LONG after she climbed out of the pool to give up the life of sweat-pain and glory, decorated Olympian and former world record holder, Kirsty Coventry, is still changing perceptions and setting trends.
In a country accustomed to separating family and work, in which some sectors still see parenting as a liability, Coventry is not worried about taking her baby to work.
With her baby in tow, a sea of scathing gazes and surprised faces greet her as she enters the Zimbabwe International Exhibition Centre (ZITF) in Bulawayo to tour exhibitors’ stands and participate at the 12th edition of Sanganai/Hlanganani.
The Minister of Youth, Sports, Arts and Recreation was temporarily appointed Acting Environment, Tourism and Hospitality Industry minister by Zimbabwe President Emmerson Mnangagwa.
Effectively, Coventry is balancing two ministries and a new baby, and in the process keeping her sanity.
An athlete who overcame great odds, Coventry is enjoying the challenge.
Her first port of call: Sanganai/Hlanganani World Tourism Expo where at least 290 exhibitors, 170 buyers and 25 international media practitioners from Zimbabwe’s different source markets have converged for the annual tourism expo.
On the expo’s opening day, September 12, she walks from stand to stand, engaging tourism players. Her five months old daughter, Ella, is fast asleep, stretched out in a pram while being pushed up and down the halls.
Coventry’s husband,Tyrone Seward, is not far behind and is quick to offer a helping hand to his rather reluctant wife who does not want to let Ella out of her sight, while at the same time fulfilling her post’s obligations.
It’s a balancing act which she seems very much to relish.
“It’s wonderful (being a mother). It’s great to try and balance. I think I am doing a good job,” Coventry tells the media on the sidelines of her tour.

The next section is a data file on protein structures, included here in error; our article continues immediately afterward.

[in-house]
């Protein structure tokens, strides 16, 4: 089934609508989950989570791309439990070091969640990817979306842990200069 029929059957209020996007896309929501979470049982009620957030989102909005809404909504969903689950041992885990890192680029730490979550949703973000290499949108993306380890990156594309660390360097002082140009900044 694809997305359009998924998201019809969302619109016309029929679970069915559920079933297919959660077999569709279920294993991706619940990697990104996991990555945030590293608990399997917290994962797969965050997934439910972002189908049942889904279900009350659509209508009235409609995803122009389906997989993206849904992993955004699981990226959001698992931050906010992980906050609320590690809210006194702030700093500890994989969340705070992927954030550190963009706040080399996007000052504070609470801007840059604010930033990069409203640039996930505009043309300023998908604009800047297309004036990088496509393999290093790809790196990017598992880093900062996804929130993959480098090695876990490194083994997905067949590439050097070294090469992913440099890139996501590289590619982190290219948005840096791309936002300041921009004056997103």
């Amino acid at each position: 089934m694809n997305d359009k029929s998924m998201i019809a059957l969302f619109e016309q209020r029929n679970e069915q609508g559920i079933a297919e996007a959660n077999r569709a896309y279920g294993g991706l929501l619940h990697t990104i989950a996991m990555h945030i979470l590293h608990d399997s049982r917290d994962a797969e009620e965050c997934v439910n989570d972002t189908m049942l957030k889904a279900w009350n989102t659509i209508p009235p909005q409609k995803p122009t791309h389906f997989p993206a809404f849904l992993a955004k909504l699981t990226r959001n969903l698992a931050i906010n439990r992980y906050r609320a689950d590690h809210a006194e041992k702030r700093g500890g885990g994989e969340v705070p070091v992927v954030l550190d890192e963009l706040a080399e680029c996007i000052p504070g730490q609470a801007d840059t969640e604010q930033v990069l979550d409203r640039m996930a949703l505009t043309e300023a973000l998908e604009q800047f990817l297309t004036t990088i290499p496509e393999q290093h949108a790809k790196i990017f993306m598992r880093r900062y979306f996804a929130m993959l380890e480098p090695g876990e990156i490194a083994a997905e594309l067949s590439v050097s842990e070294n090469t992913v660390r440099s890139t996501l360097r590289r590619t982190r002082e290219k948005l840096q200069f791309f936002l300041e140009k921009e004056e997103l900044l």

She adds: “My husband here is supporting me today, helping me with the baby. She is too little for me to leave at home. I am still feeding her.”
Turning to Travel and Tourism, one of the world’s largest industries, contributing about US$ 8.8 trillion (3.9%) to the global economy in 2018 (WTTC 2019), Coventry said the temporary responsibility to oversee the ministry has been smooth because of the strong link that exists between the sector with sport, arts and culture.
Travel and Tourism outpaced other major sectors such as manufacturing and retail, and continues to be recognised as a key catalyst for global transformation.
In Zimbabwe, tourism is one of the key economic drivers, contributing 7.2% to Gross Domestic Product (GDP). The sector is expected to contribute 15% to GDP and generate close to US$2.5billion in foreign currency receipts from the current US$1.4 billion thereby increasing tourist arrivals from 2.6 million to four million by 2025.
However, widespread power and fuel shortages have made it difficult for tourism players. Local tourism consumers have particularly been hit hard as their salaries remain stagnant in the face of inflationary pressures pushing up the prices of most basic commodities.
Industry has also been steadily increasing prices as 50 percent of their production per day is reliant on diesel powered generators, which on its own is scarce and ever rising.
Coventry admits that tourism as a sector cannot make it without a holistic approach by all other sectors in order to paint a positive image of Zimbabwe. Problems affecting the tourism sector are not isolated from what Coventry is experiencing as Minister of Youth, Sports, Arts and Recreation.
The celebrated athlete-turned administrator has been battling the strifes that often rock most administrative bodies in this southern African nation.
The sports sector, being the most followed of her portfolio, has been battling to stay afloat as epitomised by the Zimbabwe Warriors’ dreadful African Cup of Nations flirtation that ended with a 4-0 humiliation to DR Congo in a tournament that was blighted by allowance rows.
On the other end, the game of cricket is also on tenterhooks, with the Sports and Recreation Commission (SRC) only recently reinstating the Zimbabwe Cricket board which it had suspended a few weeks earlier, on the grounds that they had gone against a directive to postpone their elective Annual General Meeting so as to allow a forensic audit.
Administrative shortcomings in the creative industry sector pose another headache for Coventry.
However, all appear to be hurdles the 35-year-old is taking in her stride.
Said Coventry: “I have always been proud of Zimbabwe and if we can figure ways to bring things together, and work together closely, I think that’s a win for everybody.”